Ever daydreamed about traveling to East Asia and studying under the great martial arts masters? American Chris Bates did just this, first coming to Taiwan in 1976 to study Mandarin and train in martial arts. Follow Chris’ journey, from meeting the eccentric Liao Wuchang (the Monkey Boxer), training under the retired general and Shaolin master Kao Fanghsien, to getting a wife. John and Chris also discuss other notable figures, including Donn Draeger and Robert Smith, two Americans who helped bring East Asian martial arts to the West.
Chris would gravitate toward the internal Chinese martial arts (xingyiquan in particular), training since the early 1980s under the acclaimed Hong Yixiang and his sons. In fact, Chris has just translated Blurred Boundaries, a magnificent biography of the late Master Hong. Chris wraps things up talking about his latest book, the timely novel Rise of the Water Margin.
Visit www.formosafiles.com for pics, maps, links and more.
S3-E12 - American Luxury Cruise Ship Runs into Green Island (1937)
The SS President Hoover was a ship ahead of its time, with innovative engine designs, air conditioning in all cabins, and space for almost a thousand passengers. But just seven years after being commissioned, the ship ran aground just off Green Island, which in 1937 was a part of the Japanese Empire. Listen to this week's story for a riveting adventure involving a possibly intentional bombing, a journey along the unfamiliar East Coast of Formosa in the dark, a shipwreck, drunken sailors, and some heartwarming pre-WWII kindness between Japan and America.
[Encore] Taiwan’s “Iron Man of Asia” - The Amazing CK Yang (楊傳廣)
Decathlete athletes are special. The sport is TEN events: sprint 100 meters, then 400 meters, then race 1500 meters; then comes 110 meters with hurdles you have to jump, then it's on to the long jump, the high jump, pole vaulting, discus throwing, javelin throwing, and finally, shotput. It's exhausting just reading that list, let alone doing it. But Maysang Kalimud, from the Amis Indigenous group in Taitung, won silver in the decathlon at the 1960 Rome Olympics. Competing against his friend, American Rafer Johnson, Maysang Kalimud, better known by his Chinese name, CK Yang (楊傳廣 1933-2007), lost the gold medal by a hair's breadth, and became the first Olympic medalist from Taiwan. The man the international press called “The Iron Man of Asia,” may have been the greatest all-round athlete to ever compete for Taiwan. We love this story, so we're re-releasing it this week – enjoy!
Visit www.formosafiles.com for links, pics, maps, images, info, and more.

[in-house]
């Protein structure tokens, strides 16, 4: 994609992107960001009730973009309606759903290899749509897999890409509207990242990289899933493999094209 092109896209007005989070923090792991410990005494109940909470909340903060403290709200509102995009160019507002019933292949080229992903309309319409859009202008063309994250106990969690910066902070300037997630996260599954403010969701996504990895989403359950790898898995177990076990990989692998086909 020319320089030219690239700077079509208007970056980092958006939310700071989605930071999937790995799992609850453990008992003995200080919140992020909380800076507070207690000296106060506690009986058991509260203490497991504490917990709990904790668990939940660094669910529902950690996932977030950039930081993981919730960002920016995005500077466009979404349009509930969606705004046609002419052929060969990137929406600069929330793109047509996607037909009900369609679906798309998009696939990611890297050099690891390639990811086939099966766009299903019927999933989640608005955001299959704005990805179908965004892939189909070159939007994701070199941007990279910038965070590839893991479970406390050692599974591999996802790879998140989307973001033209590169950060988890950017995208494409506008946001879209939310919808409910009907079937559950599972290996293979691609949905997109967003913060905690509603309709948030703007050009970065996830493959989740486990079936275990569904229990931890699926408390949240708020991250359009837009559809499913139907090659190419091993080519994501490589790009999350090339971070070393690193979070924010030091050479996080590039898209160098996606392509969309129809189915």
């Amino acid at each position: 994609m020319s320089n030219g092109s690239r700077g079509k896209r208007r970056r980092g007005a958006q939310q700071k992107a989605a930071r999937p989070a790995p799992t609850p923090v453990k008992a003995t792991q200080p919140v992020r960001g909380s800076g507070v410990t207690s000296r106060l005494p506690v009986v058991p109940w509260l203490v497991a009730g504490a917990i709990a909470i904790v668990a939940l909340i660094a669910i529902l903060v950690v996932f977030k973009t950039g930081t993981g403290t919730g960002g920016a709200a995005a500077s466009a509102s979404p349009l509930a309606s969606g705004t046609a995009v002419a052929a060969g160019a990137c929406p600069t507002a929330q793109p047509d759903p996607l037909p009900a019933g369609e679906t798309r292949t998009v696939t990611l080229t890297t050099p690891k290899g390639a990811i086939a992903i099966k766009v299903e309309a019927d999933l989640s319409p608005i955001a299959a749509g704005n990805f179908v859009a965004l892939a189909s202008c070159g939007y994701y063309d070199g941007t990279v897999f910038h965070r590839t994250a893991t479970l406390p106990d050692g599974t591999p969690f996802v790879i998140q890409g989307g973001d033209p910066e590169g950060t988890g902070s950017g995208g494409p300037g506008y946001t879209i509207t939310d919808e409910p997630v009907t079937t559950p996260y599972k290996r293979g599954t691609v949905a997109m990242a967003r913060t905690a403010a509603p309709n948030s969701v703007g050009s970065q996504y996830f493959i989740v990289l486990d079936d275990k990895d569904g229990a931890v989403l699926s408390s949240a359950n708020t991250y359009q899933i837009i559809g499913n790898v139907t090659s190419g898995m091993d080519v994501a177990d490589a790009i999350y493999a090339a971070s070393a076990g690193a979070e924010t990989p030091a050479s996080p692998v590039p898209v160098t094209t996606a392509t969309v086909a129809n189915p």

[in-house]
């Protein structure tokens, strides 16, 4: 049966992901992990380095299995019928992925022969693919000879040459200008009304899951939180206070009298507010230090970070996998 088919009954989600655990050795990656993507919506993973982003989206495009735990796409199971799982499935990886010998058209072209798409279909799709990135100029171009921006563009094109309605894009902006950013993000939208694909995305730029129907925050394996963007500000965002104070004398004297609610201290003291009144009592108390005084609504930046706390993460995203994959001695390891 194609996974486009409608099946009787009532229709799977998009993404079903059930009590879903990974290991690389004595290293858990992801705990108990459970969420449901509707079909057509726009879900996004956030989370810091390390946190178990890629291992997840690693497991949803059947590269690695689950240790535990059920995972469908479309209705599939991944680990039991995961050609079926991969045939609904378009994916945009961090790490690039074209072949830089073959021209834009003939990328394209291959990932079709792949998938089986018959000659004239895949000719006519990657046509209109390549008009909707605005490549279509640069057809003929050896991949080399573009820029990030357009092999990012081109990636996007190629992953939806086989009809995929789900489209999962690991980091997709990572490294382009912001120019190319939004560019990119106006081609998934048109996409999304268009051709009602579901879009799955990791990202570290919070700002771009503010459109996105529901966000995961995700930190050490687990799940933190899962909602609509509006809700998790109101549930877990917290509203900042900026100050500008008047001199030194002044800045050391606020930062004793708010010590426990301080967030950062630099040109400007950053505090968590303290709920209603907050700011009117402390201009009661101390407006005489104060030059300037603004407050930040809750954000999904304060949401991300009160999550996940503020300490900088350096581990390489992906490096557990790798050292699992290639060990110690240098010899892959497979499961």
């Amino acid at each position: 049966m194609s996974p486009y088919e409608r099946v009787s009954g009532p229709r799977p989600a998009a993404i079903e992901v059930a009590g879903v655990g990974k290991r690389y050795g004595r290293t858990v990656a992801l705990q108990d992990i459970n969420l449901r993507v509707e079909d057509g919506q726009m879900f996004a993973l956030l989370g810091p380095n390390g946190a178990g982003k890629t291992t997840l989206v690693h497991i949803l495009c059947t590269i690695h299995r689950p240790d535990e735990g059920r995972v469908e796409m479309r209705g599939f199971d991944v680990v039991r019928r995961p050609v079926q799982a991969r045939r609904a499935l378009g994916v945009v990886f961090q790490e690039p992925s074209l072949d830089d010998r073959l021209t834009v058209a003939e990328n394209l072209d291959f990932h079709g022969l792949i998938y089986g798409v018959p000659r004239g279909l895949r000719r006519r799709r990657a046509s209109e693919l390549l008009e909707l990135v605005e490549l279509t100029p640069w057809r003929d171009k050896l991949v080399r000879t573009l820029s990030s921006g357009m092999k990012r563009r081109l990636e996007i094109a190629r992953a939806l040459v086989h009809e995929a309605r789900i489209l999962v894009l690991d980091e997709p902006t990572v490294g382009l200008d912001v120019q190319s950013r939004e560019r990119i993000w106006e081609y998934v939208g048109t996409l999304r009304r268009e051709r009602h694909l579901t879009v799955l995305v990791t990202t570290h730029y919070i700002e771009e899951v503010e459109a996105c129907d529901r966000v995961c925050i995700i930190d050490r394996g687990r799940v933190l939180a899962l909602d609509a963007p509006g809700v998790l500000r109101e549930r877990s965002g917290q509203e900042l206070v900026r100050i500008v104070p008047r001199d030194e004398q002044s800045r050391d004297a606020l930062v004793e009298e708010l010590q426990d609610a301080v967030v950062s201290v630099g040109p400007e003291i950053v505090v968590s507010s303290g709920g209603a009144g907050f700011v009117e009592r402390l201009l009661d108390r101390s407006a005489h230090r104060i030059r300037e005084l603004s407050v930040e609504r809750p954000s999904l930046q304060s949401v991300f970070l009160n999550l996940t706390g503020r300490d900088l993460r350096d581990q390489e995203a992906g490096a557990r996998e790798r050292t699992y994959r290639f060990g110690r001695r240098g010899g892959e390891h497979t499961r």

S3-E11 - Steve McQueen and "The Sand Pebbles" (1966)
The Sand Pebbles, which tells the story of the USS San Pablo, a US Navy gunboat operating in China in the 1920s, was shot in northern Taiwan over the winter of '65-'66. The movie was directed by Robert Wise, of The Sound of Music fame, and starred "the King of Cool" Steve McQueen. The film was the 4th highest-grossing movie of 1966 but the shoot was a less-than-inspiring experience for much of the cast and crew (to put it mildly). "Bad Boy" McQueen exhibited plenty of the behavior he was known for and – of course – the weather in northern Taiwan in the winter wasn't friendly to the moviemakers. Listen to this week's Formosa Files episode for the whole story. Visit www.formosafiles.com for pictures, maps, images, info, and much more.
S3-E10 - Lord of Formosa - Part Two: Coyett VS. Koxinga
Joyce Bergvelt's book Lord of Formosa is a novel, but she's an author who has extensively studied the Dutch colonial period and the main characters involved. Lord of Formosa, therefore, might be closer to a history book than fiction. Listen to John speak with Joyce as they discuss the complicated, brash, and violent personality of Koxinga (Zheng Chenggong 鄭成功) and hear the details of how this pirate-warlord Ming loyalist clashed with Frederick Coyett, the Dutch governor of Formosa (who was actually Swedish).
Visit www.formosafiles.com for images, maps, book recommendations, and more!
Bonus Episode: Answering the Mail
Join us as we try to answer some questions we've gotten, such as "What is Whisby and... just why?" You'll also discover Eryk's shameful secret (he loves betel nuts!), and hear John's opinion on re-introducing the extinct clouded leopard.
S3-E9 - Nixon and Kissinger Grovel in China, and Taiwan’s “China” Days are Numbered
Long hailed as a “historic diplomatic breakthrough,” the reality is that US president Richard Nixon's 1972 trip to China has been rather oversold. Yes, the brief Mao-Nixon meeting did start a thaw in relations, but Nixon may have given more than he got. Here’s a gripping tale of geopolitical strategy, grand ambition, secret trips, betrayal and blunders. As well as covering the famous summit which would give rise to the expression, “like Nixon going to China,” we also touch on Chiang Kai-shek’s own plans for “going to China” via Vietnam and the Soviet Union.
S3-E8 - Early Photos of Taiwan - by John Thomson - 1871